1Present address: Department of Geography and Environmental Science, Carleton University, Ottawa, ON, Canada K1S 5B6.
Experimental warming and burn severity alter soil CO2 flux and soil functional groups in a recently burned boreal forest
Article first published online: 2 DEC 2004
Global Change Biology
Volume 10, Issue 12, pages 1996–2004, December 2004
How to Cite
Bergner, B., Johnstone, J. and Treseder, K. K. (2004), Experimental warming and burn severity alter soil CO2 flux and soil functional groups in a recently burned boreal forest. Global Change Biology, 10: 1996–2004. doi: 10.1111/j.1365-2486.2004.00868.x
- Issue published online: 2 DEC 2004
- Article first published online: 2 DEC 2004
- Received 16 March 2004; revised version received 8 June 2004 and accepted 22 June 2004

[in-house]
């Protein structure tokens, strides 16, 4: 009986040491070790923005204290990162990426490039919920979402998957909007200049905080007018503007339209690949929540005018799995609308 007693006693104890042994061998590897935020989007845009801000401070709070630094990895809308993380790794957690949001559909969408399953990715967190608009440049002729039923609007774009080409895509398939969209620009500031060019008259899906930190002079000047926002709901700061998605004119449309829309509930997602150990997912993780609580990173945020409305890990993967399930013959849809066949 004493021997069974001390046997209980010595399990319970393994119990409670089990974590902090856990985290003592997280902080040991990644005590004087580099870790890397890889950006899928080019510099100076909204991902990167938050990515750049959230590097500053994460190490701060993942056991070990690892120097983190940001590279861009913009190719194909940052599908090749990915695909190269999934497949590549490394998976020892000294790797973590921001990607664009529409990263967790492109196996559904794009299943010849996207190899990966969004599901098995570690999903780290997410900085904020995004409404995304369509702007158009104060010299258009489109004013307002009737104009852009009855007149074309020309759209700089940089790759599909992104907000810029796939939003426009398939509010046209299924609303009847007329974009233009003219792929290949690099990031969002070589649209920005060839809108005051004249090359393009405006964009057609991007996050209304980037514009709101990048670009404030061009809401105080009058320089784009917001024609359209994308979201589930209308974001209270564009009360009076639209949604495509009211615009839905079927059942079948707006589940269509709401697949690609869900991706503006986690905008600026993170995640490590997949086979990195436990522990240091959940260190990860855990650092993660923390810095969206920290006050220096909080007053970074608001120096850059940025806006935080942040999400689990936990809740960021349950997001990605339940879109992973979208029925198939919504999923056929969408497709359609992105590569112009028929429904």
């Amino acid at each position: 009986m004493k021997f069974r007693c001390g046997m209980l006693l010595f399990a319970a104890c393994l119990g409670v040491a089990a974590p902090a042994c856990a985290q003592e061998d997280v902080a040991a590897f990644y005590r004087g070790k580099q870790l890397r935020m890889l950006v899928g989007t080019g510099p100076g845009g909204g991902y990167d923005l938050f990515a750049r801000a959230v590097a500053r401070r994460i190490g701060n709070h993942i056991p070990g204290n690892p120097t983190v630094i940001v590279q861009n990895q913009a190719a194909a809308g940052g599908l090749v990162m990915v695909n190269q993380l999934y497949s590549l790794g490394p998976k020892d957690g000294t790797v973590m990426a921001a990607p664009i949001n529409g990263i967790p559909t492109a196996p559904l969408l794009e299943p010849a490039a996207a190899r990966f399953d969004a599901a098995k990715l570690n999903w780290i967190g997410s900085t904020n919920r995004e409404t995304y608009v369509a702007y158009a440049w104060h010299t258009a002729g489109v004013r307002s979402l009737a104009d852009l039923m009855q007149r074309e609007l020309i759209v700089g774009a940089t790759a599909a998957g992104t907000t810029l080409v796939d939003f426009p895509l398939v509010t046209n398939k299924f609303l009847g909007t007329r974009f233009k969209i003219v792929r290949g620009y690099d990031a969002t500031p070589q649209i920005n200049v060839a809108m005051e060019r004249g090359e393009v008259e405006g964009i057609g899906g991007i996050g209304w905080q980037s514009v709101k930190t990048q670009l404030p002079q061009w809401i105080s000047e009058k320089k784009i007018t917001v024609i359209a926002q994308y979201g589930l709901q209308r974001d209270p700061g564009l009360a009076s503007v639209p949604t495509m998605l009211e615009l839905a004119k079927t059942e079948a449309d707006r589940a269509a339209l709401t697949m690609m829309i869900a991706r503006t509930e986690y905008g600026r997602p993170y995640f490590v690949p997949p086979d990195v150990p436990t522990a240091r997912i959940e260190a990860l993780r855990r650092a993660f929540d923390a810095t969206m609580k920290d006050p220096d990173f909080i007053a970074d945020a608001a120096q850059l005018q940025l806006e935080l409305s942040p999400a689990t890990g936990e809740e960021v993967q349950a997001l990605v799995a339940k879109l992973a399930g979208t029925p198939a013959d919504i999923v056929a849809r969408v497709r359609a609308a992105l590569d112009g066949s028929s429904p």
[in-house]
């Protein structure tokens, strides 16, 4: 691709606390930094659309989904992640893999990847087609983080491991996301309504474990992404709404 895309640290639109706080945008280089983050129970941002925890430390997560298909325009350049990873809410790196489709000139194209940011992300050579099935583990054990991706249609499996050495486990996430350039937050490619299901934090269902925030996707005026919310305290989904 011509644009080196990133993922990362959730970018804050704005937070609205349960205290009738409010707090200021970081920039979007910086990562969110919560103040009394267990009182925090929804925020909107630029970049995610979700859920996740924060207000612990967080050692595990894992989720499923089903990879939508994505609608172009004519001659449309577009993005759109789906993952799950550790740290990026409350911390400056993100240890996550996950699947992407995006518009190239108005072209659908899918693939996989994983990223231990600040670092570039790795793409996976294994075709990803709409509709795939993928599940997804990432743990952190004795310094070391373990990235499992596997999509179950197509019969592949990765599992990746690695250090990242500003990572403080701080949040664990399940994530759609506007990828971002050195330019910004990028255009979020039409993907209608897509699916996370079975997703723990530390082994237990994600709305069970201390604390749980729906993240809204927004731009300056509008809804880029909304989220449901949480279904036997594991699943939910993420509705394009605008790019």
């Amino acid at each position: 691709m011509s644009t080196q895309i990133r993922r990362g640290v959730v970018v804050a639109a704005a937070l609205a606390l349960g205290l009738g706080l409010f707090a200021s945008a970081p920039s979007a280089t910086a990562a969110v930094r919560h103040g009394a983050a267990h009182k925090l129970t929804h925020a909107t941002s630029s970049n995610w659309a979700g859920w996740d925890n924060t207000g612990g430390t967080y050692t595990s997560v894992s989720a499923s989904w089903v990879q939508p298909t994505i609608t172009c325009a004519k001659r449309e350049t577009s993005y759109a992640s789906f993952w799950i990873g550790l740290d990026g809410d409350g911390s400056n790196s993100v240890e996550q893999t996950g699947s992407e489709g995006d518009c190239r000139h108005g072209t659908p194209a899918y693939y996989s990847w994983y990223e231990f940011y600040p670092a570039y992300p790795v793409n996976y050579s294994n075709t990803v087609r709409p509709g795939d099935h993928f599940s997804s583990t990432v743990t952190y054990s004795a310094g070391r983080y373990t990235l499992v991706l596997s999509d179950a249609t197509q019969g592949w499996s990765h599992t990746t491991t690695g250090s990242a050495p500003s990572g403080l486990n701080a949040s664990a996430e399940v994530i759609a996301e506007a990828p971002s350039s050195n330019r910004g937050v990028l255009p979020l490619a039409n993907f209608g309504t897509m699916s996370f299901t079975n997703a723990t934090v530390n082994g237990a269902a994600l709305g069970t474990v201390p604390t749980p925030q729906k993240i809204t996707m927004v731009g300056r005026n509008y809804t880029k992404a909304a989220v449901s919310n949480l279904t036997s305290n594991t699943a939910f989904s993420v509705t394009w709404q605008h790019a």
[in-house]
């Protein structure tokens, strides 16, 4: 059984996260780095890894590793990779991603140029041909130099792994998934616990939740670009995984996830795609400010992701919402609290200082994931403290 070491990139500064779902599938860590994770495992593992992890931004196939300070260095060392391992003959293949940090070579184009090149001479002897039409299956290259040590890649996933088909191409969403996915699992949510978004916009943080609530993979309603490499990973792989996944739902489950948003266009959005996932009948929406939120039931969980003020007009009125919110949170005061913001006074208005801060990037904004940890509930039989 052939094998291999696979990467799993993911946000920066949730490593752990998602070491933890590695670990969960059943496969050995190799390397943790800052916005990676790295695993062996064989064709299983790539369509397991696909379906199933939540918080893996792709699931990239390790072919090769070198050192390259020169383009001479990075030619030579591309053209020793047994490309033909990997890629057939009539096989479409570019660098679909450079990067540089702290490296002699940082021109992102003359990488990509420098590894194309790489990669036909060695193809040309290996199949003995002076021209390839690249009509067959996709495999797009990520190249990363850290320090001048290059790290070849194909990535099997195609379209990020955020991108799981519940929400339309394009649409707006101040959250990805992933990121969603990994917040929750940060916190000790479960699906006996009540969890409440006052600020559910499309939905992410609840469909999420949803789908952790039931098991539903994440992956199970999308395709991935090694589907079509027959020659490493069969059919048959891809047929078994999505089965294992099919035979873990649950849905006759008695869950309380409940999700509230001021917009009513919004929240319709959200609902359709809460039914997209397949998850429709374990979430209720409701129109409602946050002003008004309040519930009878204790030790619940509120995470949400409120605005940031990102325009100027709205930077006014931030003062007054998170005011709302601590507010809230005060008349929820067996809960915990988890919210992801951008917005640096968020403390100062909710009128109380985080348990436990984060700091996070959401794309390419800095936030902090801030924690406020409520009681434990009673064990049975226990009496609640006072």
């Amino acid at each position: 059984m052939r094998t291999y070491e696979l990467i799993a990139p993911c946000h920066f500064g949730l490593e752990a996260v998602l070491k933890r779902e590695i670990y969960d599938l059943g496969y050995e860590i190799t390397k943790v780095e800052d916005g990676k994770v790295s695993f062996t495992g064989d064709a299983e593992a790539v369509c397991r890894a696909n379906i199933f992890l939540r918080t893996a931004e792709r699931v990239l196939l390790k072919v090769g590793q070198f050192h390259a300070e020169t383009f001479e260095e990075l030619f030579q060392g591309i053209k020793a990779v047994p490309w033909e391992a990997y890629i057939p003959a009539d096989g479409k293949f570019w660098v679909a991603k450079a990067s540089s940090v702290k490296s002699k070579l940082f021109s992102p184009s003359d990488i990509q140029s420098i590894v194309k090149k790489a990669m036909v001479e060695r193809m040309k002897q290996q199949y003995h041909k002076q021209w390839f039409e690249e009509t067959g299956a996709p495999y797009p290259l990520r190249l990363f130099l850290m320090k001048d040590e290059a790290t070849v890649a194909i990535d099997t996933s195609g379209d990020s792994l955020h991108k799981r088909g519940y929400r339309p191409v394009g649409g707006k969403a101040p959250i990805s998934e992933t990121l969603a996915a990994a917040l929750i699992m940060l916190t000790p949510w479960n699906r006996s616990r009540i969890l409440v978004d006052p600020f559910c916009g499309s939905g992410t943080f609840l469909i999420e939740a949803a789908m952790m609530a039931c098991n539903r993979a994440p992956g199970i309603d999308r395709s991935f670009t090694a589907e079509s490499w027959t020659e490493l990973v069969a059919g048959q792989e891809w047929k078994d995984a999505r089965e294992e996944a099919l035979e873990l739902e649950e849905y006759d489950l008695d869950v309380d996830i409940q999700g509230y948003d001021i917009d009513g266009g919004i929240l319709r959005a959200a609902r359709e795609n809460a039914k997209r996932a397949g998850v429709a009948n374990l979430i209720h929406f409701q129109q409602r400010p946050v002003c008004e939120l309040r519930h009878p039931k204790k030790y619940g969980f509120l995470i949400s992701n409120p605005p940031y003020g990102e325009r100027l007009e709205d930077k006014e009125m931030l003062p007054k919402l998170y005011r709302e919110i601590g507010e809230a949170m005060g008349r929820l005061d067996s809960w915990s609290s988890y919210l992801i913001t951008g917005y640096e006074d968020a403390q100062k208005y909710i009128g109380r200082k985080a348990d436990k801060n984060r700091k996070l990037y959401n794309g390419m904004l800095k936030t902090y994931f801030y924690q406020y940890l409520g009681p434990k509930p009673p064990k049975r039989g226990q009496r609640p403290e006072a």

Global warming is projected to be greatest in northern regions, where forest fires are also increasing in frequency. Thus, interactions between fire and temperature on soil respiration at high latitudes should be considered in determining feedbacks to climate. We tested the hypothesis that experimental warming will augment soil CO2 flux in a recently burned boreal forest by promoting microbial and root growth, but that this increase will be less apparent in more severely burned areas. We used open-top chambers to raise temperatures 0.4–0.9°C across two levels of burn severity in a fire scar in Alaskan black spruce forest. After 3 consecutive years of warming, soil respiration was measured through a portable gas exchange system. Abundance of active microbes was determined by using Biolog EcoPlates™ for bacteria and ergosterol analysis for fungi. Elevated temperatures increased soil CO2 flux by 20% and reduced root biomass, but had no effect on bacterial or fungal abundance or soil organic matter (SOM) content. Soil respiration, fungal abundance, SOM, and root biomass decreased with increasing burn severity. There were no significant interactions between temperature and burn severity with respect to any measurement. Higher soil respiration rates in the warmed plots may be because of higher metabolic activity of microbes or roots. All together, we found that postfire soils are a greater source of CO2 to the atmosphere under elevated temperatures even in severely burned areas, suggesting that global warming may produce a positive feedback to atmospheric CO2, even in young boreal ecosystems.